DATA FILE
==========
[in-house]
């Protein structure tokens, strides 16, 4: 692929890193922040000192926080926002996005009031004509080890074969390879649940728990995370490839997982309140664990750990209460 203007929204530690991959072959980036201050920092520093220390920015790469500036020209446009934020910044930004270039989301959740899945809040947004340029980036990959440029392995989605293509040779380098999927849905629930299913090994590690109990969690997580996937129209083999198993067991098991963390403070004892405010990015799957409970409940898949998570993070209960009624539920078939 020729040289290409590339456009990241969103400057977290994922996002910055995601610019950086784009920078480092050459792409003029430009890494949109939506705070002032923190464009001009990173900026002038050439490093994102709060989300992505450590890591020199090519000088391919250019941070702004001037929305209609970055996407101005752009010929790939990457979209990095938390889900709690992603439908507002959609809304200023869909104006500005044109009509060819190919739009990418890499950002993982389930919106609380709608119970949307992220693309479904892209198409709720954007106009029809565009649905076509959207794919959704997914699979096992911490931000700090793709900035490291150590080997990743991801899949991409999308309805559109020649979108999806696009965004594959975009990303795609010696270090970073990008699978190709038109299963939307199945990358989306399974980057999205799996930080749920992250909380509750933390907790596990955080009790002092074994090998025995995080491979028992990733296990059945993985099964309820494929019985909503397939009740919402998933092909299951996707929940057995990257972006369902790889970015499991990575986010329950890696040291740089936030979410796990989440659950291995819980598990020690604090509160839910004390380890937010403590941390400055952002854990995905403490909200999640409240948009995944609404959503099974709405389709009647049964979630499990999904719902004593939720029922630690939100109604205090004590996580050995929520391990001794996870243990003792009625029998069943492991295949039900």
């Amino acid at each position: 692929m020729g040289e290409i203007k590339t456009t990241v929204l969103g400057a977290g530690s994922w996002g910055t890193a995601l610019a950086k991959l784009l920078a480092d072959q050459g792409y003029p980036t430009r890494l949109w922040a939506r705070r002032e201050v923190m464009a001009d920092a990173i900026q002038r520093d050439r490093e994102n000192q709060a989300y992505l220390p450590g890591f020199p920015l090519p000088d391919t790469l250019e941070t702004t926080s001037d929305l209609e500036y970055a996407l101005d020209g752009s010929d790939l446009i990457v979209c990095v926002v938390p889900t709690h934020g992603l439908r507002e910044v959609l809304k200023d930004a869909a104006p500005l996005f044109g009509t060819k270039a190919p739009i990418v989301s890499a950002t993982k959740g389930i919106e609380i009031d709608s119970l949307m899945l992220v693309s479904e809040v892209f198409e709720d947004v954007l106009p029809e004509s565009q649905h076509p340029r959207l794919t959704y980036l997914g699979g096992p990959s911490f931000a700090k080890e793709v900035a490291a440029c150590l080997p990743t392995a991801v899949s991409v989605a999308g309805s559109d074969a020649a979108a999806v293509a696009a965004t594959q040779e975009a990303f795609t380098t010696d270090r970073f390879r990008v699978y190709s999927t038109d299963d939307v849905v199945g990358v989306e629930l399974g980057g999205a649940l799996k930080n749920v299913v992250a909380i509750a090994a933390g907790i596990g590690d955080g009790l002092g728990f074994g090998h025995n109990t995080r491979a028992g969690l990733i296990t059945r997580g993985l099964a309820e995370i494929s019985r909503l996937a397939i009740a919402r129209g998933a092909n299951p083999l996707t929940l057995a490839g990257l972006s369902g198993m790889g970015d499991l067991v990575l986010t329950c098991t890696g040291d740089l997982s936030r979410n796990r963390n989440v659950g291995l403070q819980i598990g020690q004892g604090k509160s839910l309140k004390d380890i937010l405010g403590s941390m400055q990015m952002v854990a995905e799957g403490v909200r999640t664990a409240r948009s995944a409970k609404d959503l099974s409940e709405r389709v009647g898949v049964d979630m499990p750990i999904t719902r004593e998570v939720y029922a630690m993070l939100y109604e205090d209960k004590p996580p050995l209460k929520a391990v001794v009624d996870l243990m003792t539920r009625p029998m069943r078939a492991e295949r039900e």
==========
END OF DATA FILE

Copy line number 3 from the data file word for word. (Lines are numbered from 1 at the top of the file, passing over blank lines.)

């Amino acid at each position: 692929m020729g040289e290409i203007k590339t456009t990241v929204l969103g400057a977290g530690s994922w996002g910055t890193a995601l610019a950086k991959l784009l920078a480092d072959q050459g792409y003029p980036t430009r890494l949109w922040a939506r705070r002032e201050v923190m464009a001009d920092a990173i900026q002038r520093d050439r490093e994102n000192q709060a989300y992505l220390p450590g890591f020199p920015l090519p000088d391919t790469l250019e941070t702004t926080s001037d929305l209609e500036y970055a996407l101005d020209g752009s010929d790939l446009i990457v979209c990095v926002v938390p889900t709690h934020g992603l439908r507002e910044v959609l809304k200023d930004a869909a104006p500005l996005f044109g009509t060819k270039a190919p739009i990418v989301s890499a950002t993982k959740g389930i919106e609380i009031d709608s119970l949307m899945l992220v693309s479904e809040v892209f198409e709720d947004v954007l106009p029809e004509s565009q649905h076509p340029r959207l794919t959704y980036l997914g699979g096992p990959s911490f931000a700090k080890e793709v900035a490291a440029c150590l080997p990743t392995a991801v899949s991409v989605a999308g309805s559109d074969a020649a979108a999806v293509a696009a965004t594959q040779e975009a990303f795609t380098t010696d270090r970073f390879r990008v699978y190709s999927t038109d299963d939307v849905v199945g990358v989306e629930l399974g980057g999205a649940l799996k930080n749920v299913v992250a909380i509750a090994a933390g907790i596990g590690d955080g009790l002092g728990f074994g090998h025995n109990t995080r491979a028992g969690l990733i296990t059945r997580g993985l099964a309820e995370i494929s019985r909503l996937a397939i009740a919402r129209g998933a092909n299951p083999l996707t929940l057995a490839g990257l972006s369902g198993m790889g970015d499991l067991v990575l986010t329950c098991t890696g040291d740089l997982s936030r979410n796990r963390n989440v659950g291995l403070q819980i598990g020690q004892g604090k509160s839910l309140k004390d380890i937010l405010g403590s941390m400055q990015m952002v854990a995905e799957g403490v909200r999640t664990a409240r948009s995944a409970k609404d959503l099974s409940e709405r389709v009647g898949v049964d979630m499990p750990i999904t719902r004593e998570v939720y029922a630690m993070l939100y109604e205090d209960k004590p996580p050995l209460k929520a391990v001794v009624d996870l243990m003792t539920r009625p029998m069943r078939a492991e295949r039900e």